The Hugo Award-nominated novelist and author of Black Bolt presents the search of one woman—a hard-nosed reporter in 1970s Detroit—for the supernatural truth about the city's political corruption and its contribution to the destruction of her family.
The best thing about Abbott...is that its lead character...feels like a fully-developed, lived-in character from the first pages of her debut miniseries ... When you have a character that good, that strong, that alive (so much so that I googled to make sure this wasn't an adaptation), the rest is just gravy ... This is one hell of a debut ... The art backs it up all the way, with Wordie's colors lending the book an additional broken-in sort of feel. This is so good on so many levels.
The dialogue is snappy but flawed...[with] all the clichés of the genre ... But the story moves fast and Sami Kivelä's illustrations are as gorgeous and stylish as ever ... The illustrations and lettering are formally inventive, too ... Abbott is enormously enjoyable. The occult plot is a touch hokey, but Elena makes the journey worthwhile. Her story is one long fight. Racism, the patriarchy, dumb bosses, supernatural forces. She handles it all, cigarette dangling, not a hair out of place.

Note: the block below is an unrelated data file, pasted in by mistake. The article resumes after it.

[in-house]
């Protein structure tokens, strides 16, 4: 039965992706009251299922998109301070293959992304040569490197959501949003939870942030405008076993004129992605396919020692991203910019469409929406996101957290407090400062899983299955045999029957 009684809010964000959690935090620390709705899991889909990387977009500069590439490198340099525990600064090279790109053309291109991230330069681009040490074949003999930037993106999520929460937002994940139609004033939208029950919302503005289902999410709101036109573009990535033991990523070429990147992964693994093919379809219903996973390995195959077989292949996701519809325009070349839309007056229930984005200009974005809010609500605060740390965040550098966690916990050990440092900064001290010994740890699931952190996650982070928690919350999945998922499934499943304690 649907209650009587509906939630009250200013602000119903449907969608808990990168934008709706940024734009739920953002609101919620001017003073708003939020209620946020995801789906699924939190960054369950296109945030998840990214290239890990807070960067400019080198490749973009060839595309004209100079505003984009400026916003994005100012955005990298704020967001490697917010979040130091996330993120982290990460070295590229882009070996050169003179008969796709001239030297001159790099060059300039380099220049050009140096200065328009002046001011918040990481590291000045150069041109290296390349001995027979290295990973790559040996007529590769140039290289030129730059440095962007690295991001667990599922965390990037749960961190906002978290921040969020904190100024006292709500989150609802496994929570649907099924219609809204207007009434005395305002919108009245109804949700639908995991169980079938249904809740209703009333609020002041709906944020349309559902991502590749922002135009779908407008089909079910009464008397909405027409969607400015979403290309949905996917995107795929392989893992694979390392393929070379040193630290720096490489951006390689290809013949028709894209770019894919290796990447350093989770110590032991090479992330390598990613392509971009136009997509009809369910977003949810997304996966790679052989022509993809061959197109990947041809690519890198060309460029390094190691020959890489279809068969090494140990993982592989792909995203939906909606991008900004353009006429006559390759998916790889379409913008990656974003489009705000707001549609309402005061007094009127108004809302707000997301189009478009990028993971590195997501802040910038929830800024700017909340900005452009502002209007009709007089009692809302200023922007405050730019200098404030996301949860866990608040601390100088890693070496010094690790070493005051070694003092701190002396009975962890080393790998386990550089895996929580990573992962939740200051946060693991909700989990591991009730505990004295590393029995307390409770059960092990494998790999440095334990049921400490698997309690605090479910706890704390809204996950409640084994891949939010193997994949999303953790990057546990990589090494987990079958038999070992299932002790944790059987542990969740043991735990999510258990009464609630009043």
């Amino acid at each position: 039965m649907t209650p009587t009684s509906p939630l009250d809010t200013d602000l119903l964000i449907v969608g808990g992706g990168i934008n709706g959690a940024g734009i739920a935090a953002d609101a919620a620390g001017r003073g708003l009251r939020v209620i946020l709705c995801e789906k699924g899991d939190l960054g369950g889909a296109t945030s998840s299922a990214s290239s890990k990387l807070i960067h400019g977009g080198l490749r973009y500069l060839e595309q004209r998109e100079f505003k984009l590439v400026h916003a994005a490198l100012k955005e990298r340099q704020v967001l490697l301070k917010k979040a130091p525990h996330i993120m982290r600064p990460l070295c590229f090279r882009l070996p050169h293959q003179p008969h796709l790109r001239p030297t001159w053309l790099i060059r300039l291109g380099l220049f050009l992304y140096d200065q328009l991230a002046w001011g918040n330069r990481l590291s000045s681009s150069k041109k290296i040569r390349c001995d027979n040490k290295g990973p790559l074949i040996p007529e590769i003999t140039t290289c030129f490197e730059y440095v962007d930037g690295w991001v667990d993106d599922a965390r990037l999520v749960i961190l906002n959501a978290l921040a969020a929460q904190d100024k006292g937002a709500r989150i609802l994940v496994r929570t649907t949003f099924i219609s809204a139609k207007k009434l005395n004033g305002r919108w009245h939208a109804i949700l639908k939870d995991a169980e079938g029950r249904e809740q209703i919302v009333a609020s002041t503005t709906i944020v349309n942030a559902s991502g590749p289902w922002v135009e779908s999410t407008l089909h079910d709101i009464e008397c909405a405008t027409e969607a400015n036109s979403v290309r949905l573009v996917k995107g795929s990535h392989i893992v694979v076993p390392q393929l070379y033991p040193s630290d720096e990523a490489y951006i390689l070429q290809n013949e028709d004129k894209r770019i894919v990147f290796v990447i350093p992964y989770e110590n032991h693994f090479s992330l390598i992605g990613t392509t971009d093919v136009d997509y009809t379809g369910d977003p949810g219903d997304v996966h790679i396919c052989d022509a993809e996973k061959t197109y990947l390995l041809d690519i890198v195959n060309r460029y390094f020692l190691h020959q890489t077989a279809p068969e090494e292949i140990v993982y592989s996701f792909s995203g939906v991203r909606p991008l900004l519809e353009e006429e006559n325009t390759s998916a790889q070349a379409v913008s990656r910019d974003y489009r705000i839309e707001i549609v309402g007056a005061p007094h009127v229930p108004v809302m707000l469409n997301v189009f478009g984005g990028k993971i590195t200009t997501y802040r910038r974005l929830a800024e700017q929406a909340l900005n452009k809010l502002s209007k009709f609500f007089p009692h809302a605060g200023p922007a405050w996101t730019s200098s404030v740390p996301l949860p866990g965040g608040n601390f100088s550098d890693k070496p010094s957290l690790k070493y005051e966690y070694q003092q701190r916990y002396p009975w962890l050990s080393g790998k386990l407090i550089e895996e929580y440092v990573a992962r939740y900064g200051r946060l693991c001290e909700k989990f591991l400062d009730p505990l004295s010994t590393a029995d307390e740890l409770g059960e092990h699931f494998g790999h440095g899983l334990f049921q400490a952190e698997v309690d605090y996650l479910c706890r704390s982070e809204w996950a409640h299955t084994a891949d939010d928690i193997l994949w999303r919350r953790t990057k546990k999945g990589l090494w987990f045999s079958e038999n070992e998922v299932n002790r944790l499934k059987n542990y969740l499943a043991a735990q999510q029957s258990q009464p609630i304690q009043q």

Kivelä beautifully renders the story in dynamic page layouts and compellingly fluid panel borders, filling the backgrounds with recognizable Detroit architecture, sharp and expressive characters, and grotesque body horror perfectly suited to the noir-tinged supernatural mystery. Jason Wordie’s electric colors, particularly the garish purple and curly black shadows emanating from anything otherworldly, give stunning depth to the art. And amid Abbott’s investigation into the paranormal occurrences, Ahmed weaves cutting commentary about racism, microaggressions, and gentrification, while snippets of Abbott’s articles scattered throughout the pages provide evocative context for the political, cultural, and economic realities of Detroit in the ’70s. Smart writing, gorgeous artwork, and a vibrant hero with captivating depth make this a series to watch.